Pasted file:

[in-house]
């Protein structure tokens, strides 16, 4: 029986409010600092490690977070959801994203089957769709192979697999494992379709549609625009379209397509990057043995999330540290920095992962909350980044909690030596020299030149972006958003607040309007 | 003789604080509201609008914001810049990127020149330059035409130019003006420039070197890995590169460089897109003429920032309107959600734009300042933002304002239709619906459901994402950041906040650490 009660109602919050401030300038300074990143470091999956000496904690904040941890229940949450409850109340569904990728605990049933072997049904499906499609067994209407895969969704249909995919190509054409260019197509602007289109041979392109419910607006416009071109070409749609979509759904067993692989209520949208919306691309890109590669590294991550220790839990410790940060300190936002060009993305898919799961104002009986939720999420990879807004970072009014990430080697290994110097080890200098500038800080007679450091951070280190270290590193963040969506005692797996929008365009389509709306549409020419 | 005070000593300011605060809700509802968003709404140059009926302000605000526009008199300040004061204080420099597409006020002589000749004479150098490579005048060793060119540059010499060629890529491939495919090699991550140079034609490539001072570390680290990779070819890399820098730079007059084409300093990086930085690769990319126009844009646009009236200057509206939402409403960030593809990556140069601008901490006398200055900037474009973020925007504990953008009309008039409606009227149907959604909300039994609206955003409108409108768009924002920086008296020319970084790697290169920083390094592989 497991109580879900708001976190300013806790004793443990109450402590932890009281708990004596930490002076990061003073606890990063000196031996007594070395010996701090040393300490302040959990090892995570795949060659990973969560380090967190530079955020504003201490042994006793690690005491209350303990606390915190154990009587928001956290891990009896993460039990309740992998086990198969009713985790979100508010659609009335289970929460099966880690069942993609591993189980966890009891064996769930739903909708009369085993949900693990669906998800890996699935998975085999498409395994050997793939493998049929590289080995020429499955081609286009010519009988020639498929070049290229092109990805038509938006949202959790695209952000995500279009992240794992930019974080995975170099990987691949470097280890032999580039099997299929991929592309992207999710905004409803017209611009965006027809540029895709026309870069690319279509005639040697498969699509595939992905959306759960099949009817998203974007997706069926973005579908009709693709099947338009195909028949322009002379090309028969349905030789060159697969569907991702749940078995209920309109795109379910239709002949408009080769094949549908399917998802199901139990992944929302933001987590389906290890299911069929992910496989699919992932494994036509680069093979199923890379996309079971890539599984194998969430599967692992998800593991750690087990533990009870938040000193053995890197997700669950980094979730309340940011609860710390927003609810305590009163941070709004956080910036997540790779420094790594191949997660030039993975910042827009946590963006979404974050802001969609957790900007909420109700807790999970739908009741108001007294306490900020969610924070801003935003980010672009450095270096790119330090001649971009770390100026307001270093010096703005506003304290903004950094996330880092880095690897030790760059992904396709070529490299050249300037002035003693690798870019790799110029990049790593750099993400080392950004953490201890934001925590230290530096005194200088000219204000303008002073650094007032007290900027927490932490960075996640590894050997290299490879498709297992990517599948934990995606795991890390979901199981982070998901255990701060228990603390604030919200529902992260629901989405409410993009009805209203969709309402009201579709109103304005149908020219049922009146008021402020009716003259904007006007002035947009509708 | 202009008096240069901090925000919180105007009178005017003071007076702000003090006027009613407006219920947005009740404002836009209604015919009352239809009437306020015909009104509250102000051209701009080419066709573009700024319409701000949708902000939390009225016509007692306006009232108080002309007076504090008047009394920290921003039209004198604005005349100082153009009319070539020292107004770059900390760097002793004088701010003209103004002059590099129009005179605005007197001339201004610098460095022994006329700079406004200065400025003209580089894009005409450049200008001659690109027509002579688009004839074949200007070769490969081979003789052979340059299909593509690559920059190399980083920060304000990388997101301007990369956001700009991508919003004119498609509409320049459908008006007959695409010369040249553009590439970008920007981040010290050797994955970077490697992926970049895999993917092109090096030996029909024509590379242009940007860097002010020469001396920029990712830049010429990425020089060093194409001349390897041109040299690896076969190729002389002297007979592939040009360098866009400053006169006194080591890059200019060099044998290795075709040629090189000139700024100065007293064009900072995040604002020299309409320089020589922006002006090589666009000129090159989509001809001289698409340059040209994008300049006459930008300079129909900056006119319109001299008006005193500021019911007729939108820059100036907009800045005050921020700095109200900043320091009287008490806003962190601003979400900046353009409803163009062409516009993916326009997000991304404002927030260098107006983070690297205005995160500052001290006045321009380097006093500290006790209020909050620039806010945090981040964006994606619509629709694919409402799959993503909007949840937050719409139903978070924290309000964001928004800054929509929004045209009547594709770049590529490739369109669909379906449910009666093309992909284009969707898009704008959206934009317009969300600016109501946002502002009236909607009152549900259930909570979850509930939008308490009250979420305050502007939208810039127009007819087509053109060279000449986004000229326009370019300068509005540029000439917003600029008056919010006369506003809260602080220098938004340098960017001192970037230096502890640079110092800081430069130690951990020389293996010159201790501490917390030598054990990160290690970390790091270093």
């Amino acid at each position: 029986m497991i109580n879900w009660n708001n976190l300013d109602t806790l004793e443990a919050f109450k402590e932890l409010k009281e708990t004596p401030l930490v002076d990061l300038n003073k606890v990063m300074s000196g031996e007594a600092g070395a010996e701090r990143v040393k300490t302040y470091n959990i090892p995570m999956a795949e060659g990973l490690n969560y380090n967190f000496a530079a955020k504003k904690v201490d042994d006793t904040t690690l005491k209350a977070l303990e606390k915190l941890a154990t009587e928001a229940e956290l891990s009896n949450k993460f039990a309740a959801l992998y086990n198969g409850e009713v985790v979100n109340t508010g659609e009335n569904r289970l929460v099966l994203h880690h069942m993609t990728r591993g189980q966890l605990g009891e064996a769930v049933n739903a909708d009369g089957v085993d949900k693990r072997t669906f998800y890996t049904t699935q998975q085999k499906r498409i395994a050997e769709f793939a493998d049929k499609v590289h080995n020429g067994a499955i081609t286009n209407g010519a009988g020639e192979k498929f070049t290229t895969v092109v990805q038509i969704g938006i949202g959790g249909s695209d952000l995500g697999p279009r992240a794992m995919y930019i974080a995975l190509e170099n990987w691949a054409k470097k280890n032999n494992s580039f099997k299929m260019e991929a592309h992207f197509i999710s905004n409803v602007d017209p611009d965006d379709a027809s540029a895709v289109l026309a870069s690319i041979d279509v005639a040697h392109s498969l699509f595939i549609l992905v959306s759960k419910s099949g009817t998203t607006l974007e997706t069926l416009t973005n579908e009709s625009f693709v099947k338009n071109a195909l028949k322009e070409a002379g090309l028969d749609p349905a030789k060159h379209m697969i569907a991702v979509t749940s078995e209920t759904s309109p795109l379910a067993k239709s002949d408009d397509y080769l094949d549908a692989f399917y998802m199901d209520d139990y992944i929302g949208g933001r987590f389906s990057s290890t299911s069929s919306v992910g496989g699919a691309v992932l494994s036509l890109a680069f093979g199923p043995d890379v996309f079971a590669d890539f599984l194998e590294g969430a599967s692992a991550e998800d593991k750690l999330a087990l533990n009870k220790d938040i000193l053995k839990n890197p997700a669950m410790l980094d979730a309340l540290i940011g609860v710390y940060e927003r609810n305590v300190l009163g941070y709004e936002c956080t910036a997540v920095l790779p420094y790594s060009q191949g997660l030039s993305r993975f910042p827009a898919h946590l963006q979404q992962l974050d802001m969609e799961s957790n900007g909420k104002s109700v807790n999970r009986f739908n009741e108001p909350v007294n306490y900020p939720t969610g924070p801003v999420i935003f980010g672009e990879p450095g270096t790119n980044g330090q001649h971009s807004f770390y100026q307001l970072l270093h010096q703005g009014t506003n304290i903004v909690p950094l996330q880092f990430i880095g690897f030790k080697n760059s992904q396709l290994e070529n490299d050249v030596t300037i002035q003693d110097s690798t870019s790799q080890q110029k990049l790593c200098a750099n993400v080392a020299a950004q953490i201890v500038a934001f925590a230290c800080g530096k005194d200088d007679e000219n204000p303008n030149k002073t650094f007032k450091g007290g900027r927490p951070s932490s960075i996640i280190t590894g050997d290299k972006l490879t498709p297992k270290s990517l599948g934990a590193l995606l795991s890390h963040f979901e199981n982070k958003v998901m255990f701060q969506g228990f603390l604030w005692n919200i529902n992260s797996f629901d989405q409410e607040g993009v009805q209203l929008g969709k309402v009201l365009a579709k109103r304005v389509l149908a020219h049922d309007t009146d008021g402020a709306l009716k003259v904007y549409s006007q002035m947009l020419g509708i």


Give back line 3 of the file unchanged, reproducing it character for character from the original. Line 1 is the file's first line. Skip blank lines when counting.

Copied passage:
């Amino acid at each position: 029986m497991i109580n879900w009660n708001n976190l300013d109602t806790l004793e443990a919050f109450k402590e932890l409010k009281e708990t004596p401030l930490v002076d990061l300038n003073k606890v990063m300074s000196g031996e007594a600092g070395a010996e701090r990143v040393k300490t302040y470091n959990i090892p995570m999956a795949e060659g990973l490690n969560y380090n967190f000496a530079a955020k504003k904690v201490d042994d006793t904040t690690l005491k209350a977070l303990e606390k915190l941890a154990t009587e928001a229940e956290l891990s009896n949450k993460f039990a309740a959801l992998y086990n198969g409850e009713v985790v979100n109340t508010g659609e009335n569904r289970l929460v099966l994203h880690h069942m993609t990728r591993g189980q966890l605990g009891e064996a769930v049933n739903a909708d009369g089957v085993d949900k693990r072997t669906f998800y890996t049904t699935q998975q085999k499906r498409i395994a050997e769709f793939a493998d049929k499609v590289h080995n020429g067994a499955i081609t286009n209407g010519a009988g020639e192979k498929f070049t290229t895969v092109v990805q038509i969704g938006i949202g959790g249909s695209d952000l995500g697999p279009r992240a794992m995919y930019i974080a995975l190509e170099n990987w691949a054409k470097k280890n032999n494992s580039f099997k299929m260019e991929a592309h992207f197509i999710s905004n409803v602007d017209p611009d965006d379709a027809s540029a895709v289109l026309a870069s690319i041979d279509v005639a040697h392109s498969l699509f595939i549609l992905v959306s759960k419910s099949g009817t998203t607006l974007e997706t069926l416009t973005n579908e009709s625009f693709v099947k338009n071109a195909l028949k322009e070409a002379g090309l028969d749609p349905a030789k060159h379209m697969i569907a991702v979509t749940s078995e209920t759904s309109p795109l379910a067993k239709s002949d408009d397509y080769l094949d549908a692989f399917y998802m199901d209520d139990y992944i929302g949208g933001r987590f389906s990057s290890t299911s069929s919306v992910g496989g699919a691309v992932l494994s036509l890109a680069f093979g199923p043995d890379v996309f079971a590669d890539f599984l194998e590294g969430a599967s692992a991550e998800d593991k750690l999330a087990l533990n009870k220790d938040i000193l053995k839990n890197p997700a669950m410790l980094d979730a309340l540290i940011g609860v710390y940060e927003r609810n305590v300190l009163g941070y709004e936002c956080t910036a997540v920095l790779p420094y790594s060009q191949g997660l030039s993305r993975f910042p827009a898919h946590l963006q979404q992962l974050d802001m969609e799961s957790n900007g909420k104002s109700v807790n999970r009986f739908n009741e108001p909350v007294n306490y900020p939720t969610g924070p801003v999420i935003f980010g672009e990879p450095g270096t790119n980044g330090q001649h971009s807004f770390y100026q307001l970072l270093h010096q703005g009014t506003n304290i903004v909690p950094l996330q880092f990430i880095g690897f030790k080697n760059s992904q396709l290994e070529n490299d050249v030596t300037i002035q003693d110097s690798t870019s790799q080890q110029k990049l790593c200098a750099n993400v080392a020299a950004q953490i201890v500038a934001f925590a230290c800080g530096k005194d200088d007679e000219n204000p303008n030149k002073t650094f007032k450091g007290g900027r927490p951070s932490s960075i996640i280190t590894g050997d290299k972006l490879t498709p297992k270290s990517l599948g934990a590193l995606l795991s890390h963040f979901e199981n982070k958003v998901m255990f701060q969506g228990f603390l604030w005692n919200i529902n992260s797996f629901d989405q409410e607040g993009v009805q209203l929008g969709k309402v009201l365009a579709k109103r304005v389509l149908a020219h049922d309007t009146d008021g402020a709306l009716k003259v904007y549409s006007q002035m947009l020419g509708i």